The ability of R. rosea to increase the non-specific resistance and exert neuroprotective properties have been primarily attributed to its capacity to influence the levels and activity of several components of the stress-response system, including monoamine neurotransmitters such as serotonin and catecholamine, and opioid peptides such as β-endorphins [1,5,20,21,22,23,24]. In small and medium doses, R. rosea administration was found to stimulate the noradrenalin, serotonin, dopamine and acetylcholine receptors in the central nervous system (CNS) [24]. It also enhanced the effects of these neurotransmitters on the brain by increasing the permeability of the blood–brain barrier to precursors of dopamine and serotonin [25]. Additionally, the literature data indicate that R. rosea may stimulate the synthesis, transport, and receptor activity of opioid receptors and peptides such as the β-endorphins [23,26]. β-endorphins attenuate the intensity of the stress response and the sudden release of opioid peptides that occurs as part of the pituitary–adrenal axis response to stress. The excess production of endorphins at stressful situations interferes with normal brain functions and can lead to heart damage. In addition, R. rosea might protect the brain and heart by reducing the secretion of corticotrophin releasing factor (CRF) under stress, decrease corticosterone levels and increase the expression of stress-responsive genes, especially in the hippocampus and prefrontal cortex [27,28].

3.1.2. Anxiety and Depression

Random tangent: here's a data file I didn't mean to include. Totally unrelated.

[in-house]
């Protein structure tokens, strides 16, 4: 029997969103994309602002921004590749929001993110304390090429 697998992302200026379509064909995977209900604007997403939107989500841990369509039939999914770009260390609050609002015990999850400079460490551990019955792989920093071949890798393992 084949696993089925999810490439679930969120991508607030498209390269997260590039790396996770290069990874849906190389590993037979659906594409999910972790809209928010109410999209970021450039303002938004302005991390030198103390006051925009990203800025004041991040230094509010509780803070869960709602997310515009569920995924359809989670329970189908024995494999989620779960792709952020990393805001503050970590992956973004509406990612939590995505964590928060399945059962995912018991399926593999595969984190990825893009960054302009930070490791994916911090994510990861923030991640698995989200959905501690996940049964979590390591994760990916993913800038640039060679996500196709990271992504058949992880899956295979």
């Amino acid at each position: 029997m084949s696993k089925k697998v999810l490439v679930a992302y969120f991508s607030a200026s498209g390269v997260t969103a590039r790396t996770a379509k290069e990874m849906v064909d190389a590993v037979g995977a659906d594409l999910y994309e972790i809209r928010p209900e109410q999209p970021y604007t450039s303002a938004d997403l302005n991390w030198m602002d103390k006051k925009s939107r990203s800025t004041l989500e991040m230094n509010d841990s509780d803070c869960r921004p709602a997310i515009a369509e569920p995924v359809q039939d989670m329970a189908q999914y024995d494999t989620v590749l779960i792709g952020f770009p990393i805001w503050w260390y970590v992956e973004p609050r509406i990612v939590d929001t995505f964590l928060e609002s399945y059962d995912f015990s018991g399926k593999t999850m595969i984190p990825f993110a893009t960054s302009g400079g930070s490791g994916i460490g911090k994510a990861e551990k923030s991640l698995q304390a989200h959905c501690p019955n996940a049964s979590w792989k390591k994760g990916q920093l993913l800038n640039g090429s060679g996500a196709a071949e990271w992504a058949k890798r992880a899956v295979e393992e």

Encouraging results exist regarding the use of R. rosea herbal preparations in treating mild-to-moderate depression, and generalized anxiety. As previously mentioned, R. rosea has been used in traditional medicine to alleviate the symptoms of everyday stressors, including anxiety, stress, fatigue and depression [1,2,5]. By hindering physiological stress responsivity, R. rosea can have a moderating effect on anxiety and mood. A pilot study by Bystritsky et al. [29] evaluated whether the extract of R. rosea was effective in reducing symptoms of generalized anxiety disorder (GAD). Ten participants (age 34–55 years) diagnosed with a DSM-IV of GAD were enrolled in the study, receiving a total daily dose of 340 mg R. rosea extract for 10 weeks. The results showed that individuals treated with R. rosea had a significant improvement in GAD-related symptoms, with a similar reduction in the Hamilton Anxiety Rating Scale (HAMD) scores to those found in psychopharmacological trials. Similarly, the open-label, randomized trial of Cropley et al. [30] demonstrated that participants suffering from mild anxiety responded positively to R. rosea. Stress and anxiety significantly decreased in the R. rosea treatment group during the 14-day intervention. Measures of total negative mood, anger, confusion and depression were also significantly decreased in the R. rosea group. The results indicated that people suffering from mild anxiety significantly benefited from R. rosea, while the herb also showed a protective effect against depression.